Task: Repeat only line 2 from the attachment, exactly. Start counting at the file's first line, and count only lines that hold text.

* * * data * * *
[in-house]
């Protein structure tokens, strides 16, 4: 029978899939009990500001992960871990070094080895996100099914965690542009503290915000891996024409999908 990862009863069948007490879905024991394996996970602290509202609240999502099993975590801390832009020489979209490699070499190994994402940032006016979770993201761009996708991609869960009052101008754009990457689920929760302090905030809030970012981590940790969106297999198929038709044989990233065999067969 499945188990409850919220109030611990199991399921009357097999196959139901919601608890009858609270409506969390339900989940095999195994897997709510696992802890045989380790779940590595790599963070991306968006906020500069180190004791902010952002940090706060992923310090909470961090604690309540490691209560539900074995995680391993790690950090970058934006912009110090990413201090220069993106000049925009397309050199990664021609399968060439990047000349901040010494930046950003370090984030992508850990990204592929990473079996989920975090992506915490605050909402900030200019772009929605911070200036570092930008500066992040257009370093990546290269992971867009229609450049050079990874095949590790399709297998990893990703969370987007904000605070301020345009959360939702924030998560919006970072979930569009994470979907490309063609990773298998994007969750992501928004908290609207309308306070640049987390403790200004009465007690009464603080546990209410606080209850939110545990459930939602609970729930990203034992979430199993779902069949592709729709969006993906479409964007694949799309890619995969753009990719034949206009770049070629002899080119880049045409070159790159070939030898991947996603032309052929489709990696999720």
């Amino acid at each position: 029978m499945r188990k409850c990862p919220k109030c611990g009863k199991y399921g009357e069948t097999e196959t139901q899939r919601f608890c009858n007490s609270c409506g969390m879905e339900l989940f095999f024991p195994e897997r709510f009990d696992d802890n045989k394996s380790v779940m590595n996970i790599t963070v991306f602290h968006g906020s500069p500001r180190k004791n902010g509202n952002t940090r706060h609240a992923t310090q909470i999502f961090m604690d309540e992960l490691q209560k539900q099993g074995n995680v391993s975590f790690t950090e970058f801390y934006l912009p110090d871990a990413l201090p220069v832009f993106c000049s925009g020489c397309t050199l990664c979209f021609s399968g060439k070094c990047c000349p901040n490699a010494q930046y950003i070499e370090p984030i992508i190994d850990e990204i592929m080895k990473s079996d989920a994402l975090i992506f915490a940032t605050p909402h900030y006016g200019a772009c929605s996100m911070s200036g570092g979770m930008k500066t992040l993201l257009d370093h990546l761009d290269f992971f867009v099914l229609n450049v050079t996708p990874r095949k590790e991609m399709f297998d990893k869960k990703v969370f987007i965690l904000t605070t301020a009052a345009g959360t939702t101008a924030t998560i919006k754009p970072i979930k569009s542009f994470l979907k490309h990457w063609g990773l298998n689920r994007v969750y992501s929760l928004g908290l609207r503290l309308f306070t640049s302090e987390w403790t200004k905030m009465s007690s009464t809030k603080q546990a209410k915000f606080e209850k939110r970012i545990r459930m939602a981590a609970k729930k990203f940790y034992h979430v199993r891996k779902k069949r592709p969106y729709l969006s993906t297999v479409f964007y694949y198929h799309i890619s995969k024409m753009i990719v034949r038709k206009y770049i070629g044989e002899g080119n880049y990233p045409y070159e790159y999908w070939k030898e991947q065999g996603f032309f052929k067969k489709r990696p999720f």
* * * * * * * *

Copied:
């Protein structure tokens, strides 16, 4: 029978899939009990500001992960871990070094080895996100099914965690542009503290915000891996024409999908 990862009863069948007490879905024991394996996970602290509202609240999502099993975590801390832009020489979209490699070499190994994402940032006016979770993201761009996708991609869960009052101008754009990457689920929760302090905030809030970012981590940790969106297999198929038709044989990233065999067969 499945188990409850919220109030611990199991399921009357097999196959139901919601608890009858609270409506969390339900989940095999195994897997709510696992802890045989380790779940590595790599963070991306968006906020500069180190004791902010952002940090706060992923310090909470961090604690309540490691209560539900074995995680391993790690950090970058934006912009110090990413201090220069993106000049925009397309050199990664021609399968060439990047000349901040010494930046950003370090984030992508850990990204592929990473079996989920975090992506915490605050909402900030200019772009929605911070200036570092930008500066992040257009370093990546290269992971867009229609450049050079990874095949590790399709297998990893990703969370987007904000605070301020345009959360939702924030998560919006970072979930569009994470979907490309063609990773298998994007969750992501928004908290609207309308306070640049987390403790200004009465007690009464603080546990209410606080209850939110545990459930939602609970729930990203034992979430199993779902069949592709729709969006993906479409964007694949799309890619995969753009990719034949206009770049070629002899080119880049045409070159790159070939030898991947996603032309052929489709990696999720």